Posted in | News | Climate Change | Ecosystems

Study Reveals Warm Ocean Temperatures Driven by Climate Change is the New Normal

Exceedingly warm ocean temperatures pushed by climate change are considered to be the new normal. This was revealed by the New Monterey Bay Aquarium-led study.

Study Reveals Warm Ocean Temperatures Driven by Climate Change is the New Normal.

Image Credit: Lilkin

Over half of the ocean surface has surpassed a historical heat extreme threshold on a regular basis since 2014, as reported in the journal PLOS Climate.

Furthermore, the scientists feel that it is these heat extremes that tend to grow the risk of collapse for crucial marine ecosystems, such as kelp forests, seagrass meadows and coral reefs — varying their structure and function, and menacing their capacity to continue to offer life-sustaining services to human communities.

Scientists performed the study by mapping 150 years of sea surface temperatures to identify a fixed historical standard for marine heat extremes. Furthermore, the researchers looked at how frequent and how much of the ocean exceeded this point.

The first year in which over half of the ocean underwent heat extremes was in 2014. The trend continued in the following years, achieving 57% of the ocean in 2019, which was the last year measured in the study. By making use of this benchmark, only 2% of the ocean surface was facing extremely warm temperatures at the 19th century’s end.

Climate change is not a future event. The reality is that it’s been affecting us for a while. Our research shows that for the last seven years more than half of the ocean has experienced extreme heat.

Dr. Kyle Van Houtan, Head of Research Team, Nicholas School of the Environment, Duke University

Van Houtan added, “These dramatic changes we’ve recorded in the ocean are yet another piece of evidence that should be a wake-up call to act on climate change. We are experiencing it now, and it is speeding up.”

Van Houtan headed the research team at the time of his tenure as chief scientist for the aquarium.

The research grew from an individual study into the history of kelp forest changes across California. Van Houtan and his team found that sea surface heat extremes, which are the main stressors for canopy kelps, needed to be measured and mapped along the California coast across the past century.

Then, the scientists decided to expand the study beyond California to better comprehend the long-term frequency and location of extreme marine heat throughout the global ocean surface.

With the help of historic records, aquarium researchers initially determined the average ocean’s surface temperatures from 1870 to 1919. Further, they found the most dramatic ocean warming that happened during that period. This is the top 2% of temperature increases — and characterized that as so-called “extreme heat.”

Then, the team mapped the extremes with respect to time, thereby reviewing if they occur usually or turn out to be more often.

Today, the majority of the ocean’s surface has warmed to temperatures that only a century ago occurred as rare, once-in-50-year extreme warming events.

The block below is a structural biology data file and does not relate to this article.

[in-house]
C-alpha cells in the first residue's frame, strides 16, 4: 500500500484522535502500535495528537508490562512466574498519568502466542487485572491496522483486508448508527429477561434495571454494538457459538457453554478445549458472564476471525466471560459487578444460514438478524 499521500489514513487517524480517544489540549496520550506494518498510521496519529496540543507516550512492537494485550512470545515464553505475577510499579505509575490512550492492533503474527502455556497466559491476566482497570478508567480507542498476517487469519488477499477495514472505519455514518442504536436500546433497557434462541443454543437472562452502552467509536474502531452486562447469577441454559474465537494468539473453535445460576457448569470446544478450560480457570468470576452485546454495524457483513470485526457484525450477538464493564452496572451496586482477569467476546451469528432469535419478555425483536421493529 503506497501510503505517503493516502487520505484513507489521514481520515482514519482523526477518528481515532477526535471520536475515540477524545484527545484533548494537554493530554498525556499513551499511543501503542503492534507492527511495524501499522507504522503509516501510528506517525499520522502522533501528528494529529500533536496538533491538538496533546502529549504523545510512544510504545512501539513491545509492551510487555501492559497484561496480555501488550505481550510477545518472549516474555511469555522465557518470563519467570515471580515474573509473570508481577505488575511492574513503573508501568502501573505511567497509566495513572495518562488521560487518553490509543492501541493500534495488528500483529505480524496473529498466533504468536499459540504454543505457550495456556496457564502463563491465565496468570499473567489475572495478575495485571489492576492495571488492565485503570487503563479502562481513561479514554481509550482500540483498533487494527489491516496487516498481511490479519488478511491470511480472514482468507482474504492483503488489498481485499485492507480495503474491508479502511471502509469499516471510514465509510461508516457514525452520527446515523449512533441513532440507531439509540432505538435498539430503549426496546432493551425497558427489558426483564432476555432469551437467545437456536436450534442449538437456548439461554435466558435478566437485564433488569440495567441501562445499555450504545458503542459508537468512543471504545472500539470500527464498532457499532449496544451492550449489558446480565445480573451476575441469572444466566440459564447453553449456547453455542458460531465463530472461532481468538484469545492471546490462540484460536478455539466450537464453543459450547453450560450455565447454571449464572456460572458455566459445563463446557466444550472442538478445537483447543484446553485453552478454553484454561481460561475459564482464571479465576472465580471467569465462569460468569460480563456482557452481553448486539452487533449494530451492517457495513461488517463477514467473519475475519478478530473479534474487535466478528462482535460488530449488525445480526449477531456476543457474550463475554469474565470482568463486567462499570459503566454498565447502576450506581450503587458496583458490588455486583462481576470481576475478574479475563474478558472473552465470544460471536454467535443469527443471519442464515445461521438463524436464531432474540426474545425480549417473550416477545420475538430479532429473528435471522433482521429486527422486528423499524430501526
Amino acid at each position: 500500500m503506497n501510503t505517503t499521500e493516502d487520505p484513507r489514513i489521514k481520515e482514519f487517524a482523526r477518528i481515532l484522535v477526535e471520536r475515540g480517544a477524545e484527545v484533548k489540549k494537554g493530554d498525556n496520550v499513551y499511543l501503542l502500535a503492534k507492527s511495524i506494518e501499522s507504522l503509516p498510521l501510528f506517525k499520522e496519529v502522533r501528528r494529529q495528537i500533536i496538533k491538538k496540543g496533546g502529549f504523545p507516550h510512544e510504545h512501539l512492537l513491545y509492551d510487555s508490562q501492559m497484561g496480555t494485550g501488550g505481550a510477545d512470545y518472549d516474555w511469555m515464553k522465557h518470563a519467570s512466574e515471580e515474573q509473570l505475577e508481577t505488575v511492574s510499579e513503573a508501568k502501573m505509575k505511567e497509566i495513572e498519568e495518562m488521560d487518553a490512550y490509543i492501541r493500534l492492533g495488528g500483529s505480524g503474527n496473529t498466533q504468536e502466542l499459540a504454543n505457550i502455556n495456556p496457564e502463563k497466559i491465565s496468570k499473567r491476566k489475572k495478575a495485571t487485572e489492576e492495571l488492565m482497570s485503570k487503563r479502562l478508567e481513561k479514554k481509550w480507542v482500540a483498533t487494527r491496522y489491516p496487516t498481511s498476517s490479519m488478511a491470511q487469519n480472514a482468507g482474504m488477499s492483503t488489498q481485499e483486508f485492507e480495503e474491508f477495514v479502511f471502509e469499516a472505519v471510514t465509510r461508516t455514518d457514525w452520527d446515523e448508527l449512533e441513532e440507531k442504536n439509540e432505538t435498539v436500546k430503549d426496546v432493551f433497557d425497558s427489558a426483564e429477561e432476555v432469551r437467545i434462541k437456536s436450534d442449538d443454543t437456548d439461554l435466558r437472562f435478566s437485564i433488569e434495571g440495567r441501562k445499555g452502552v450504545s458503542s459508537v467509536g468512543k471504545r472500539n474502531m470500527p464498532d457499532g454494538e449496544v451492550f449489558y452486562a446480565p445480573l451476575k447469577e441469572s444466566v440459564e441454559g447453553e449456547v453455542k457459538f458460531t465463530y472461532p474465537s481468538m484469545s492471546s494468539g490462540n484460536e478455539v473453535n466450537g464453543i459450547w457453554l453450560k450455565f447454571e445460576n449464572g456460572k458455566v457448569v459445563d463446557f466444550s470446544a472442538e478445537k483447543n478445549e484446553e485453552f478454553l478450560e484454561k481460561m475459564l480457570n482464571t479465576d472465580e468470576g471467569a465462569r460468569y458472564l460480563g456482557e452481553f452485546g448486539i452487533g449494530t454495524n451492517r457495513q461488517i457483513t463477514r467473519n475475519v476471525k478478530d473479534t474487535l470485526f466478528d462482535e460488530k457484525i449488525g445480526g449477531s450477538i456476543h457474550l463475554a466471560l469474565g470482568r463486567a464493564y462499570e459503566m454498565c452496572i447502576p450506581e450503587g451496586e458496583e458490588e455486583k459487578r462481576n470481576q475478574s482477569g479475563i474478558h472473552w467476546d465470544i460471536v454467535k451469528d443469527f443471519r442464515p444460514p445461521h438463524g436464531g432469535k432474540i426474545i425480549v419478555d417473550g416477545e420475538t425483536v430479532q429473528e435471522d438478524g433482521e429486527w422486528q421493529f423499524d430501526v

Dr. Kyle Van Houtan, Head of Research Team, Nicholas School of the Environment, Duke University

The scientists state that the new normal of severe heat throughout the majority of the ocean’s surface is considered to be the additional proof for the pressing need to considerably decrease emissions from the burning of fossil fuels. This is considered to be the driver of climate change.

When marine ecosystems near the tropics experience intolerably high temperatures, key organisms such as corals, seagrass meadows, or kelp forests can collapse.

Dr. Kyle Van Houtan, Head of Research Team, Nicholas School of the Environment, Duke University

Van Houtan added, “Altering ecosystem structure and function threatens their capacity to provide life-sustaining services to human communities like supporting healthy and sustainable fisheries, buffering low-lying coastal regions from extreme weather events, and serving as a carbon sink to store the excess carbon put in the atmosphere from human-generated greenhouse emissions.”

Journal Reference:

Tanaka, K. R & Van Houtan, K. S (2022) The recent normalization of historical marine heat extremes. PLOS Climate.


Tell Us What You Think

Do you have a review, update or anything you would like to add to this news story?

Leave your feedback
Your comment type
Azthena logo powered by Azthena AI

Your AI Assistant finding answers from trusted AZoM content

Azthena logo with the word Azthena

Your AI Powered Scientific Assistant

Hi, I'm Azthena, you can trust me to find commercial scientific answers from

A few things you need to know before we start. Please read and accept to continue.

  • Use of “Azthena” is subject to the terms and conditions of use as set out by OpenAI.
  • Content provided on any AZoNetwork sites are subject to the site Terms & Conditions and Privacy Policy.
  • Large Language Models can make mistakes. Consider checking important information.

Great. Ask your question.

While we only use edited and approved content for Azthena answers, it may on occasions provide incorrect responses. Please confirm any data provided with the related suppliers or authors. We do not provide medical advice, if you search for medical information you must always consult a medical professional before acting on any information provided.

Your questions, but not your email details will be shared with OpenAI and retained for 30 days in accordance with their privacy principles.

Please do not ask questions that use sensitive or confidential information.

Read the full Terms & Conditions.